Ophthalmologists work alongside optometrists to help manage and treat certain ocular conditions, such as glaucoma, cataracts, or macular degeneration. An optometrist may refer their patient to an ophthalmologist if the patient’s eye condition and treatment fall outside their scope of care.

When Should You Seek Their Respective Care? 

Each of these professions has its respective role in helping your ocular concerns. The question then becomes, when should I visit these professionals? 

It’s best to visit an optician once you have an eyeglasses or contact lens prescription you would like to fill. An optician will work with you to find the best lens options that suit your lifestyle needs.

A visit to your optometrist is best if you require primary vision care. This can range from getting your routine eye exam, treating pink eye, dry eye therapy, or removing foreign bodies from the eye. When in doubt, consider contacting your optometrist. Remember, they are the primary care doctor for your eyes! 

Your optometrist can work alongside your ophthalmologist by providing post-surgery refractive care or treating and managing ocular conditions like glaucoma. They can refer you to see an ophthalmologist should they feel like you require specialized care.

Visiting an ophthalmologist is best if you are experiencing an ocular emergency that may require surgical or laser care. For example, if you are seeing flashes. If you visit your optometrist first, they may refer you to an ophthalmologist because this will fall out of their scope of care.

If your optometrist identifies a suspected ocular concern (macular degeneration, cataracts, or glaucoma) during your routine eye exam, they will likely refer you to an ophthalmologist for specialized care. Comprehensive exams may uncover underlying health conditions such as diabetes or ocular concerns like glaucoma or cataracts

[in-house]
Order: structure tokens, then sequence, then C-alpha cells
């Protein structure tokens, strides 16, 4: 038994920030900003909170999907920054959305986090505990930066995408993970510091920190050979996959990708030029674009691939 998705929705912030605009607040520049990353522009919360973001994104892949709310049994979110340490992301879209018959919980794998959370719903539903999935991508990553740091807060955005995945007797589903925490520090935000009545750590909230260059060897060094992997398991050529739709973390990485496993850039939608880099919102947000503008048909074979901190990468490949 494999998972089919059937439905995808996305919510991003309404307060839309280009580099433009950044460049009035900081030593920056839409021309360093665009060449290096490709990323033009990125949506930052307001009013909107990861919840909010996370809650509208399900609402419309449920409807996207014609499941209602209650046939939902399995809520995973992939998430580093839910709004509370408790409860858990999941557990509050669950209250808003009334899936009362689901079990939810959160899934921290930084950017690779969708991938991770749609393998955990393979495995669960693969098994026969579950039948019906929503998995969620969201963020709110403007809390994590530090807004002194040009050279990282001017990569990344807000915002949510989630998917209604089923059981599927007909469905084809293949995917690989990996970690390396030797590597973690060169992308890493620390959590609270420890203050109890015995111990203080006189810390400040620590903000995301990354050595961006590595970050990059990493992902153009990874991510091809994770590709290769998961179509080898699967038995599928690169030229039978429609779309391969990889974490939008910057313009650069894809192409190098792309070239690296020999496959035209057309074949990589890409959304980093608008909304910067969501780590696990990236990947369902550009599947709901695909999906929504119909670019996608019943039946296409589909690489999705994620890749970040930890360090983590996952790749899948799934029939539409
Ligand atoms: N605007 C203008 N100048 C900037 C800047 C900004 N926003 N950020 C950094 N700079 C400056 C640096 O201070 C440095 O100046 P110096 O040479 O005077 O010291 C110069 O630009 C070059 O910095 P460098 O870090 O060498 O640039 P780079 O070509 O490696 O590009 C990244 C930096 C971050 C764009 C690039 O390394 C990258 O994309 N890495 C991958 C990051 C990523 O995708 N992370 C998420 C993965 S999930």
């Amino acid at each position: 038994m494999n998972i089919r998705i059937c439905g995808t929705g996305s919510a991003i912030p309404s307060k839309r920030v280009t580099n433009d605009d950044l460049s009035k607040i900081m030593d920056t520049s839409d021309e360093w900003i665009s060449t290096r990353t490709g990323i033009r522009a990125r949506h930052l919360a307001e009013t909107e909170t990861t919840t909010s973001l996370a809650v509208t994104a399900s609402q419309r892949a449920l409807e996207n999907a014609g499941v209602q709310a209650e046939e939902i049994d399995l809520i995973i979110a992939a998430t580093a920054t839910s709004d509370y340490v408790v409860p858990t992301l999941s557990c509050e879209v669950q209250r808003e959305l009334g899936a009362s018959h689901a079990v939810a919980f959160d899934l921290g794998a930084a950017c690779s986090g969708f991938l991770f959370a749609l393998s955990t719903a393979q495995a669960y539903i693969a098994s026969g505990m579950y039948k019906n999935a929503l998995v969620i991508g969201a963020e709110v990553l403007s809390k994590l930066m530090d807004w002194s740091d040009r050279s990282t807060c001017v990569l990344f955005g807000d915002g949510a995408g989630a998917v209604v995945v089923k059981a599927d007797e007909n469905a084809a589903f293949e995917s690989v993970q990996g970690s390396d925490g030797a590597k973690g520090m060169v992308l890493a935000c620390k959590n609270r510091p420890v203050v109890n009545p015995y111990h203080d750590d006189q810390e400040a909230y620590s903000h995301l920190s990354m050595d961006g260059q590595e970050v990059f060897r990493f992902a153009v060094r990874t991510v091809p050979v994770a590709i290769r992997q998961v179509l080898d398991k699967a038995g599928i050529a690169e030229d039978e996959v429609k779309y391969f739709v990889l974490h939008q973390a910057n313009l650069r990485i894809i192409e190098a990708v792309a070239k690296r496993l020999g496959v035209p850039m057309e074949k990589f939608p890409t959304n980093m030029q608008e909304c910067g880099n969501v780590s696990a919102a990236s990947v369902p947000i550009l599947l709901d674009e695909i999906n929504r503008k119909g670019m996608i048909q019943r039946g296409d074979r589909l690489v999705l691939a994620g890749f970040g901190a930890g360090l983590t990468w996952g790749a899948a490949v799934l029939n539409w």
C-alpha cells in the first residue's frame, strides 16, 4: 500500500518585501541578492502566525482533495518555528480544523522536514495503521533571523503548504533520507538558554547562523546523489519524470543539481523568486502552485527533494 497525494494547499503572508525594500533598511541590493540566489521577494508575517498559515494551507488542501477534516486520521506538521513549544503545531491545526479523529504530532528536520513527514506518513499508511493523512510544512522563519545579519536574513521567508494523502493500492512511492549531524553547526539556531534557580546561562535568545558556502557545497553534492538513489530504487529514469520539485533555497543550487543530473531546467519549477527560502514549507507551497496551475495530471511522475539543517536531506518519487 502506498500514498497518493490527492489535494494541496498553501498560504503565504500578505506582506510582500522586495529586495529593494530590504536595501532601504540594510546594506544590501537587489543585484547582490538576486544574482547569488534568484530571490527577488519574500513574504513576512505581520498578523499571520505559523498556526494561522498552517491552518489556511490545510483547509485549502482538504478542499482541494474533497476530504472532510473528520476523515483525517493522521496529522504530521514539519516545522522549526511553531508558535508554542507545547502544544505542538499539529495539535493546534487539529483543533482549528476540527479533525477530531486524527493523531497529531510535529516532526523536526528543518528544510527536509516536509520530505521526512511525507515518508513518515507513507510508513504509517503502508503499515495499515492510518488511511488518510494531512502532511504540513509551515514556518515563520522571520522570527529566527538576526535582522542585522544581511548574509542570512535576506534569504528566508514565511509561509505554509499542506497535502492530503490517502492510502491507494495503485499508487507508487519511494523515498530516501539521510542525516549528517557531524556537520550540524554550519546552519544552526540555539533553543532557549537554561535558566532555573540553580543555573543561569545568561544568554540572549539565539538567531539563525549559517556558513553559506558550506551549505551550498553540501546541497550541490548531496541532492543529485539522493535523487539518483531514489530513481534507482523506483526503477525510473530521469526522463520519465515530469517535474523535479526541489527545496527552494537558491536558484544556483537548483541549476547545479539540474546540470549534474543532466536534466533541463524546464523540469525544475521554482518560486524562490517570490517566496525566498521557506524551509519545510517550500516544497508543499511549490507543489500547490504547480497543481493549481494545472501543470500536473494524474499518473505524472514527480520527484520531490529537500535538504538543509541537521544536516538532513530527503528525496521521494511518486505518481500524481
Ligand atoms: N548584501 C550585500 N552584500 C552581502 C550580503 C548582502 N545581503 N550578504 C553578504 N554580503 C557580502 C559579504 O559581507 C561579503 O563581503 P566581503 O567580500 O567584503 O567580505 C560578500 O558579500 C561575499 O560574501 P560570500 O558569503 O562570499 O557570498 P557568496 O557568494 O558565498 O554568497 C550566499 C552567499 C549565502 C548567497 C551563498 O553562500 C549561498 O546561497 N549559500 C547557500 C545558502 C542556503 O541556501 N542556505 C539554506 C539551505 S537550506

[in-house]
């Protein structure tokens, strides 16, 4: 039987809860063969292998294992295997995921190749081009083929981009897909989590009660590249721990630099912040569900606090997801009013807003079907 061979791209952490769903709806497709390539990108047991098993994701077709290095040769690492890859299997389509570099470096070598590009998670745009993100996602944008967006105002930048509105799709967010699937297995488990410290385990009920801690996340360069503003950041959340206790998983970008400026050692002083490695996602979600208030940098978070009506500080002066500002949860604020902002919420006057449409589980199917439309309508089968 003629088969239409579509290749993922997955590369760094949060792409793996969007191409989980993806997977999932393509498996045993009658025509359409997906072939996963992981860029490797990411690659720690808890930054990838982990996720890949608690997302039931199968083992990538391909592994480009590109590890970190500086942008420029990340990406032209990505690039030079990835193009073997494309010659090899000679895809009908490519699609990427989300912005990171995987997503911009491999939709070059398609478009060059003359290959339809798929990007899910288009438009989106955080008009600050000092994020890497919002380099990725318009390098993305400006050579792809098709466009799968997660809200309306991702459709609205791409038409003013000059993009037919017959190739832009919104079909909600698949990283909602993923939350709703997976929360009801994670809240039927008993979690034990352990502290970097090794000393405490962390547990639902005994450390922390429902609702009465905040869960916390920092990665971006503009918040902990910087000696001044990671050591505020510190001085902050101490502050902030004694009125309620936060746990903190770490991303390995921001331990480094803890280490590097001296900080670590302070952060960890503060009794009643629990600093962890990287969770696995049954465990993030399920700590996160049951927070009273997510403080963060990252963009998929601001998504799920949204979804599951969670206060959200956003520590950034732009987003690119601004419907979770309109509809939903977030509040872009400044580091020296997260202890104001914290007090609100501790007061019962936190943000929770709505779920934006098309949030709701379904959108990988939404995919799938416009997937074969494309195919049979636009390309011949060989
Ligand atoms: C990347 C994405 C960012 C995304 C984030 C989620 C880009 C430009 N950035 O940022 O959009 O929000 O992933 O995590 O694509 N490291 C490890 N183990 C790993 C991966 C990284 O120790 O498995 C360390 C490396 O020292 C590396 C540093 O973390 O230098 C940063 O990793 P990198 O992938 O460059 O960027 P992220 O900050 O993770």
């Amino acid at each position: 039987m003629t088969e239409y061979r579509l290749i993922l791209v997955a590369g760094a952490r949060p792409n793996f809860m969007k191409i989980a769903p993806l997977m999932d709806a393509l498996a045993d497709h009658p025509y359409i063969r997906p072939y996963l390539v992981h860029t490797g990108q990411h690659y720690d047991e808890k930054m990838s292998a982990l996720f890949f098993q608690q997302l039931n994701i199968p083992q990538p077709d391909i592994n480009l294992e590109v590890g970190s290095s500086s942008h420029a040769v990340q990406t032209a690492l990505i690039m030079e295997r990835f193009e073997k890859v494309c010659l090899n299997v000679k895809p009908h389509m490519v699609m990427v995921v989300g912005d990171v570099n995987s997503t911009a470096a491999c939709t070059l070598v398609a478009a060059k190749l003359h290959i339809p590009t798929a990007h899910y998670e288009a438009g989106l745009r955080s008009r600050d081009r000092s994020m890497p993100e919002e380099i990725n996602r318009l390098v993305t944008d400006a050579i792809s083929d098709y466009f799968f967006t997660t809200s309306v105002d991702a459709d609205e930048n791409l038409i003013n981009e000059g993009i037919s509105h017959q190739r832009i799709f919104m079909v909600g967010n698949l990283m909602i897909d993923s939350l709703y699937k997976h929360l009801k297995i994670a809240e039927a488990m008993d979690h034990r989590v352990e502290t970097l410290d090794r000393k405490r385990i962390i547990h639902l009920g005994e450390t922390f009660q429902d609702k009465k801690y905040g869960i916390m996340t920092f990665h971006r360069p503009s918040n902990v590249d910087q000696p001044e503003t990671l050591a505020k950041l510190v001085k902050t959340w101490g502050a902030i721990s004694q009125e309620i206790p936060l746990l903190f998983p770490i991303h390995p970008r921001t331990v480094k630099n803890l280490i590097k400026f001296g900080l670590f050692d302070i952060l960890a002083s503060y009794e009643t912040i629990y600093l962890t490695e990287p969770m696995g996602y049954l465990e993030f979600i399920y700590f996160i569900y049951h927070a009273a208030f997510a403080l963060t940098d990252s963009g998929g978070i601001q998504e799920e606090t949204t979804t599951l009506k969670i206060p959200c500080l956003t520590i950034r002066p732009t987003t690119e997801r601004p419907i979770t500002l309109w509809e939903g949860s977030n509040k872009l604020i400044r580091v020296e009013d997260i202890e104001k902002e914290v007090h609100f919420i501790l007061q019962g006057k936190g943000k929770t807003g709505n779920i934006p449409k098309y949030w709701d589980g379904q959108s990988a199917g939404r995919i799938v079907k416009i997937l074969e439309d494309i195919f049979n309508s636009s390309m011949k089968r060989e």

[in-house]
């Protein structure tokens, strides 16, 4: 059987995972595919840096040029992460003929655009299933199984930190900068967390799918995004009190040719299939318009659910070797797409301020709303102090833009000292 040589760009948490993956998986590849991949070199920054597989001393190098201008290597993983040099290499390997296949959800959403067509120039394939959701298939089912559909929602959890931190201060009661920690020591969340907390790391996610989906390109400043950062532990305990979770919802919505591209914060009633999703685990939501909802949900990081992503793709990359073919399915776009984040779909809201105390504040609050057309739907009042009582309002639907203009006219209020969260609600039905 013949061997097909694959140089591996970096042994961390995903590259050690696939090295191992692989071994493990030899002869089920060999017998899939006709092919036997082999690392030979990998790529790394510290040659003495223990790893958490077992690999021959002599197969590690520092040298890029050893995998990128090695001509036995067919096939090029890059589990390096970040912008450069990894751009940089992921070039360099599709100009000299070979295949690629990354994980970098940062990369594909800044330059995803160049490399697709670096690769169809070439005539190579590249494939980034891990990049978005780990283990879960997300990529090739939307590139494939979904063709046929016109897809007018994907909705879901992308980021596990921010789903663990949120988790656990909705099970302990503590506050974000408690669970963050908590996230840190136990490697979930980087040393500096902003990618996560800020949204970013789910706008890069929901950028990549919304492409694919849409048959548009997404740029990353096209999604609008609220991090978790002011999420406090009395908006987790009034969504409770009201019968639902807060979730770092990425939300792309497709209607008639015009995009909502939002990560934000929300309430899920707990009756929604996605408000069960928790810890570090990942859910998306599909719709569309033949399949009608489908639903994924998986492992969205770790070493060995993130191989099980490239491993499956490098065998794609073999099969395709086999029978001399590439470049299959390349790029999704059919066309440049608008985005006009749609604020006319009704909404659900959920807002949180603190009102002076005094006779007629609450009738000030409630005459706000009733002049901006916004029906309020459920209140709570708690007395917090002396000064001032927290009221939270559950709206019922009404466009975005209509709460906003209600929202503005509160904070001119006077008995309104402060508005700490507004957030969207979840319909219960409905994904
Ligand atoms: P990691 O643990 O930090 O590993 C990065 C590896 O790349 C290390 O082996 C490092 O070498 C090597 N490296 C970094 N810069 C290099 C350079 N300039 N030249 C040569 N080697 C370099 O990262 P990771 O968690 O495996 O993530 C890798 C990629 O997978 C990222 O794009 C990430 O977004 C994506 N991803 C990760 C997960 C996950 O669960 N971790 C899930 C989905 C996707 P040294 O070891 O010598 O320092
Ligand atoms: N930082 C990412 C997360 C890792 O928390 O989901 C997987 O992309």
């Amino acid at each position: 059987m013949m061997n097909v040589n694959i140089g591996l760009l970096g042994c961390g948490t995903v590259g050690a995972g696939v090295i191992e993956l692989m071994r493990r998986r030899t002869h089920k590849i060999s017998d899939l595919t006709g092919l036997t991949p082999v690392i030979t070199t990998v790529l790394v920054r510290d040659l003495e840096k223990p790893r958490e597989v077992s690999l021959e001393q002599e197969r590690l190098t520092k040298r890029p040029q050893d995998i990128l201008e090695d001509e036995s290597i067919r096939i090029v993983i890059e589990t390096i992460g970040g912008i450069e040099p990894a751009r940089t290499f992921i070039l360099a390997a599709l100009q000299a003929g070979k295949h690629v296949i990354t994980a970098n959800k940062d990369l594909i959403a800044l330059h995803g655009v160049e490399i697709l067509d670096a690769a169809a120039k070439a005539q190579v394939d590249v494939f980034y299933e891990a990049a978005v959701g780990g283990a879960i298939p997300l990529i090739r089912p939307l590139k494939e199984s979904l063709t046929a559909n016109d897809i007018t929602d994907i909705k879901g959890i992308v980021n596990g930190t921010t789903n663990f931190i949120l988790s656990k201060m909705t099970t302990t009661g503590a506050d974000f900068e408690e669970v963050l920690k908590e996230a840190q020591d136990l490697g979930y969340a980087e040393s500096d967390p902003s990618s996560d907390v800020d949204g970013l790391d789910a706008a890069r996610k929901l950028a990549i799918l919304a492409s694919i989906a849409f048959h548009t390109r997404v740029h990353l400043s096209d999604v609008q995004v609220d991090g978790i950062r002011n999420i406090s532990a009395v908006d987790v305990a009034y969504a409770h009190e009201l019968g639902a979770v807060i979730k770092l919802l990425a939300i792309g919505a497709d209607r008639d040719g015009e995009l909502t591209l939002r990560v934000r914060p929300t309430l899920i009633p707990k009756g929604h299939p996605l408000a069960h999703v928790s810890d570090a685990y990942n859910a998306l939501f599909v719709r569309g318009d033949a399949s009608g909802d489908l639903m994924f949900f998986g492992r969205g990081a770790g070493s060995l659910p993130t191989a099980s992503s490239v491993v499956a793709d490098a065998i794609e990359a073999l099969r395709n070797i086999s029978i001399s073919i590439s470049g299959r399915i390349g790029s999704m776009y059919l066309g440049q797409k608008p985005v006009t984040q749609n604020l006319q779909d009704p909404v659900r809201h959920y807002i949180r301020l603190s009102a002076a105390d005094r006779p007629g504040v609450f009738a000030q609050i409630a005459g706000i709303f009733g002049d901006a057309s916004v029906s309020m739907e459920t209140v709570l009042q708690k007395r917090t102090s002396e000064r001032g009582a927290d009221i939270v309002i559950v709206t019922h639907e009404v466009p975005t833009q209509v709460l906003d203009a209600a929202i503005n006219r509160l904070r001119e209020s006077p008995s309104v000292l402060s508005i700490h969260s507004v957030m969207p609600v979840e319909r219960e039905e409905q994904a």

For patients between 18 and 64 years old, we recommend visiting your optometrist for a comprehensive eye exam every 2 years. Children under the age of 18 and seniors over the age of 65 are encouraged to see their optometrist annually for routine eye exams.

An optometrist performing a slit-lamp exam on a senior patient.

Consult With Your Eye Doctor

Each eye care professional brings unique skills and expertise to the table. By recognizing each specialist’s role, you can make sure that you receive the comprehensive vision care best suited for your ocular needs. 

Your optometrist is your primary eye care provider. At Pinnacle Eyecare, we recommend coming in for your routine eye exams every 1-2 years, depending on your ocular needs. Visiting your optometrist for routine eye exams may help uncover any potential underlying health or ocular concerns. Book a visit with our team today!

Written by Dr. Nicholas King-Smith

Dr. Nicholas King-Smith was born and raised in Wooster, Ohio. He is a Northeast Ohio native and by default a sad (but proud) Browns fan. Dr. King-Smith obtained his Bachelor of Science from Xavier University in May 2010. He received his optometric degree at the Ohio State University College of Optometry in May 2014.

Dr. King-Smith has been practicing in and around the Columbus area for the last 6 years.

Pinnacle Eyecare opened in the fall of 2020 and now serves the Columbus community with quality eye care and optometric services. Dr. King-Smith envisioned a practice with a unique, modern environment, where all the latest frames and comprehensive eye care would be available in one setting.

During his free time, he enjoys spending time with his wife, son, and their Bernese Mountain Dog. He loves traveling with his family, skiing, hiking, and cheering on the Ohio State Buckeyes.

He is a member of the Ohio Optometric Association, the American Optometric Association, and the Epsilon Psi Epsilon professional fraternity.